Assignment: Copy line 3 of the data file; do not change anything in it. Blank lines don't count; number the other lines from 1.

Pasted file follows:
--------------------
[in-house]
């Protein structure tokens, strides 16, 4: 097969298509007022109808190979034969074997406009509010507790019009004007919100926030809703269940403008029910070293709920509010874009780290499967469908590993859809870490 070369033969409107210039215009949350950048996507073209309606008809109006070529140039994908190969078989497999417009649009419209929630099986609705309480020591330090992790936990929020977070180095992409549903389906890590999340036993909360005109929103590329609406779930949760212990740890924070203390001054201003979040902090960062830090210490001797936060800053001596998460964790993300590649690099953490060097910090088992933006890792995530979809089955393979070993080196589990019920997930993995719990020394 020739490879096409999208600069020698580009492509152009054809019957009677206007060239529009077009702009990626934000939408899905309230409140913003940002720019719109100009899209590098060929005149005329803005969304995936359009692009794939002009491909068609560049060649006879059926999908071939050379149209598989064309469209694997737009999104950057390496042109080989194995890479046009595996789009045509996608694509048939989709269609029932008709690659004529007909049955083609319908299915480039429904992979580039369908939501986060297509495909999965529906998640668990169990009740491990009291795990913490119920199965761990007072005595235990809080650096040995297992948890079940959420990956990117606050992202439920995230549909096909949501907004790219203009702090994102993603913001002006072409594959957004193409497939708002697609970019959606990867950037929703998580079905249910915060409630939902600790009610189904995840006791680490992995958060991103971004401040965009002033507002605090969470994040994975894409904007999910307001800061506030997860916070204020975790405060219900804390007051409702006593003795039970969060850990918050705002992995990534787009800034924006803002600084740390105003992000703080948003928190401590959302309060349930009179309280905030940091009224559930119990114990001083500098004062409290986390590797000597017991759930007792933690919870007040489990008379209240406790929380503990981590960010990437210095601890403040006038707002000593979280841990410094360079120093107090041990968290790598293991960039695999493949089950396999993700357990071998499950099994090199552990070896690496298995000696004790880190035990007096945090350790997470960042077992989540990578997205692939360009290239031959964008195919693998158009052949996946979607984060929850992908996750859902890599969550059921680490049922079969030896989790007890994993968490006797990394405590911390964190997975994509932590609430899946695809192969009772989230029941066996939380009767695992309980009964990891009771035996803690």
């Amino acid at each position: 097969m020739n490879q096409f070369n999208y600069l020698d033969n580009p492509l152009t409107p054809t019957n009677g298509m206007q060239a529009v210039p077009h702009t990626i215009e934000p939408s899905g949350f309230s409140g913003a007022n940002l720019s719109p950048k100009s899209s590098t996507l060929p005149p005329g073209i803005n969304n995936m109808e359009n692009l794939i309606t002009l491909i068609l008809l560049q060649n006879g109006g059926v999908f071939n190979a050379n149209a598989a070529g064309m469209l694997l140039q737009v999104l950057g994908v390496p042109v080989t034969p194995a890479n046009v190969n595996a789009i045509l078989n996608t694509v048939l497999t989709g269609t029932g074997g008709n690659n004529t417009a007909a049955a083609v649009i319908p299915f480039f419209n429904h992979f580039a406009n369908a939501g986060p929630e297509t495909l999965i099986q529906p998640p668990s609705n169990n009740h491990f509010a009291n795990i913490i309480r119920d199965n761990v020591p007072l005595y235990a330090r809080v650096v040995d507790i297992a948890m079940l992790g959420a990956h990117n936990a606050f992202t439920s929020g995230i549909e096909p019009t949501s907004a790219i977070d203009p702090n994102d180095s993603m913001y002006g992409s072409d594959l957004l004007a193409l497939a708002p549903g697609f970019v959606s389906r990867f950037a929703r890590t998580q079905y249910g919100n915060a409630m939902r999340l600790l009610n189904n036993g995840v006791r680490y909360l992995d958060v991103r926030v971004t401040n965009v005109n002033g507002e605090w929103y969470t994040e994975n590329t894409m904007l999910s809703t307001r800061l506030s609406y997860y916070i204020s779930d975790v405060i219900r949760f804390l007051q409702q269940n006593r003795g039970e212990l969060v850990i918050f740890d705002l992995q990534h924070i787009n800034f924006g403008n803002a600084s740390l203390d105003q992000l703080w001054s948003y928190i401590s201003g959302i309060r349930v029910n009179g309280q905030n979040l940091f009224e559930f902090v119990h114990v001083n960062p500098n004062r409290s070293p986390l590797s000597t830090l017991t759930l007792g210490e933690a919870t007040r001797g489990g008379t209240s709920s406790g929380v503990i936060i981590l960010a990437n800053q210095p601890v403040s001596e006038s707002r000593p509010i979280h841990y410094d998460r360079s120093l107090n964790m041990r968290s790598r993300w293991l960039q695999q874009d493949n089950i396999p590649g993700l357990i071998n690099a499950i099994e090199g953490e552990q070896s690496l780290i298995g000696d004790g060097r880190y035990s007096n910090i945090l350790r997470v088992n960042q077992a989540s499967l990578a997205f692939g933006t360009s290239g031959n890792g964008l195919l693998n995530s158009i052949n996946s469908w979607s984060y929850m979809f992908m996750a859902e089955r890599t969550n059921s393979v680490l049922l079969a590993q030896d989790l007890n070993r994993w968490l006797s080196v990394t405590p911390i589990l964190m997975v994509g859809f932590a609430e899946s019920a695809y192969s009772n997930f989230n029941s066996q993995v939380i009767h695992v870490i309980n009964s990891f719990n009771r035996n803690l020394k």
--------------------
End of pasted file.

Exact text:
């Amino acid at each position: 097969m020739n490879q096409f070369n999208y600069l020698d033969n580009p492509l152009t409107p054809t019957n009677g298509m206007q060239a529009v210039p077009h702009t990626i215009e934000p939408s899905g949350f309230s409140g913003a007022n940002l720019s719109p950048k100009s899209s590098t996507l060929p005149p005329g073209i803005n969304n995936m109808e359009n692009l794939i309606t002009l491909i068609l008809l560049q060649n006879g109006g059926v999908f071939n190979a050379n149209a598989a070529g064309m469209l694997l140039q737009v999104l950057g994908v390496p042109v080989t034969p194995a890479n046009v190969n595996a789009i045509l078989n996608t694509v048939l497999t989709g269609t029932g074997g008709n690659n004529t417009a007909a049955a083609v649009i319908p299915f480039f419209n429904h992979f580039a406009n369908a939501g986060p929630e297509t495909l999965i099986q529906p998640p668990s609705n169990n009740h491990f509010a009291n795990i913490i309480r119920d199965n761990v020591p007072l005595y235990a330090r809080v650096v040995d507790i297992a948890m079940l992790g959420a990956h990117n936990a606050f992202t439920s929020g995230i549909e096909p019009t949501s907004a790219i977070d203009p702090n994102d180095s993603m913001y002006g992409s072409d594959l957004l004007a193409l497939a708002p549903g697609f970019v959606s389906r990867f950037a929703r890590t998580q079905y249910g919100n915060a409630m939902r999340l600790l009610n189904n036993g995840v006791r680490y909360l992995d958060v991103r926030v971004t401040n965009v005109n002033g507002e605090w929103y969470t994040e994975n590329t894409m904007l999910s809703t307001r800061l506030s609406y997860y916070i204020s779930d975790v405060i219900r949760f804390l007051q409702q269940n006593r003795g039970e212990l969060v850990i918050f740890d705002l992995q990534h924070i787009n800034f924006g403008n803002a600084s740390l203390d105003q992000l703080w001054s948003y928190i401590s201003g959302i309060r349930v029910n009179g309280q905030n979040l940091f009224e559930f902090v119990h114990v001083n960062p500098n004062r409290s070293p986390l590797s000597t830090l017991t759930l007792g210490e933690a919870t007040r001797g489990g008379t209240s709920s406790g929380v503990i936060i981590l960010a990437n800053q210095p601890v403040s001596e006038s707002r000593p509010i979280h841990y410094d998460r360079s120093l107090n964790m041990r968290s790598r993300w293991l960039q695999q874009d493949n089950i396999p590649g993700l357990i071998n690099a499950i099994e090199g953490e552990q070896s690496l780290i298995g000696d004790g060097r880190y035990s007096n910090i945090l350790r997470v088992n960042q077992a989540s499967l990578a997205f692939g933006t360009s290239g031959n890792g964008l195919l693998n995530s158009i052949n996946s469908w979607s984060y929850m979809f992908m996750a859902e089955r890599t969550n059921s393979v680490l049922l079969a590993q030896d989790l007890n070993r994993w968490l006797s080196v990394t405590p911390i589990l964190m997975v994509g859809f932590a609430e899946s019920a695809y192969s009772n997930f989230n029941s066996q993995v939380i009767h695992v870490i309980n009964s990891f719990n009771r035996n803690l020394k």